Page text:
A motions question has been raised amongst the many that spring out of recent legislation touching India. The following is given by General Birch as the oath of the Sepoy regiments—" I, A. B., inhabitant of — village, — purgunnah, — subah, son of —, do swear that I will never forsake or abandon my colours; that I will march wherever I am directed, whether within or beyond the Company's territories ; that I will implicitly obey all the orders of my commanders, and in everything behave myself as becomes a good soldier and faithful servant of the Company ; and failing in any part of my duty as such, I will submit to the penalties described in the articles of war which have been read to me."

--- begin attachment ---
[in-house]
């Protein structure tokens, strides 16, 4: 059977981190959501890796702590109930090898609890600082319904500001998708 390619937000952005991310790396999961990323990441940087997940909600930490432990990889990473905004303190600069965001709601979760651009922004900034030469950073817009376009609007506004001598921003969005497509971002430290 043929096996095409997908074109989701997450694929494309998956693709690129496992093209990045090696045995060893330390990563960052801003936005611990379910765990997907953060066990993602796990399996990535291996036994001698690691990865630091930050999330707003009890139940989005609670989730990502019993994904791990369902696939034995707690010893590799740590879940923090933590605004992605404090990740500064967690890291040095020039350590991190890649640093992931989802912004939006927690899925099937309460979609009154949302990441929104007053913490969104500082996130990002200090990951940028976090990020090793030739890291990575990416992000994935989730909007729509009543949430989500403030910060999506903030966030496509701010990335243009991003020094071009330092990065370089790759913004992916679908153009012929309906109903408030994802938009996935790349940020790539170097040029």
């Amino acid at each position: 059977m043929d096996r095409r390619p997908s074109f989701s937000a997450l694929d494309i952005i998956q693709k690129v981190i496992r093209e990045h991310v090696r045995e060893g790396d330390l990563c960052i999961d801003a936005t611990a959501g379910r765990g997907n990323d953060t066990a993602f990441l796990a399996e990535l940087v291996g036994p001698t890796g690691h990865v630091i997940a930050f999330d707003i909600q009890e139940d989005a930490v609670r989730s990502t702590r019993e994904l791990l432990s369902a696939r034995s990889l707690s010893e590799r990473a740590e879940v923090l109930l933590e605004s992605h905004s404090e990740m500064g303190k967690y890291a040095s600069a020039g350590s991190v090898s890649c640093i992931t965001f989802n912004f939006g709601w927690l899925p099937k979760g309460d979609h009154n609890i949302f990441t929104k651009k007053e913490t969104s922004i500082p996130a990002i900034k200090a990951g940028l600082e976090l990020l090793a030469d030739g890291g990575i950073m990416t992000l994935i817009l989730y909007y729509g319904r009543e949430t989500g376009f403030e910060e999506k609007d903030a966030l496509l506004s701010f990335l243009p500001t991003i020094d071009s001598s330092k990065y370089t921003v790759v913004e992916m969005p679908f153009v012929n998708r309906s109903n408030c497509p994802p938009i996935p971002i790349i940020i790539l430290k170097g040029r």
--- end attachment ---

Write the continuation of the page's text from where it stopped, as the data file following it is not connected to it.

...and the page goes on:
The East India Company is defunct: how far does not that fact release the Sepoys, as the demise is now admitted to have released the British soldiers ? The terms of the Native oath, we see, render this interpretation still more probable. But if the Native soldiers arc released, how are we to construe the act of those officials who have caused mutineers fro be blown from guns since the transfer of the government from the East India Com- pany to the Crown? Those who are fond of nice legal problems will regret that there is no coroner's inquest in India to determine by its verdict the nature of this execution, or the persons who may be liable.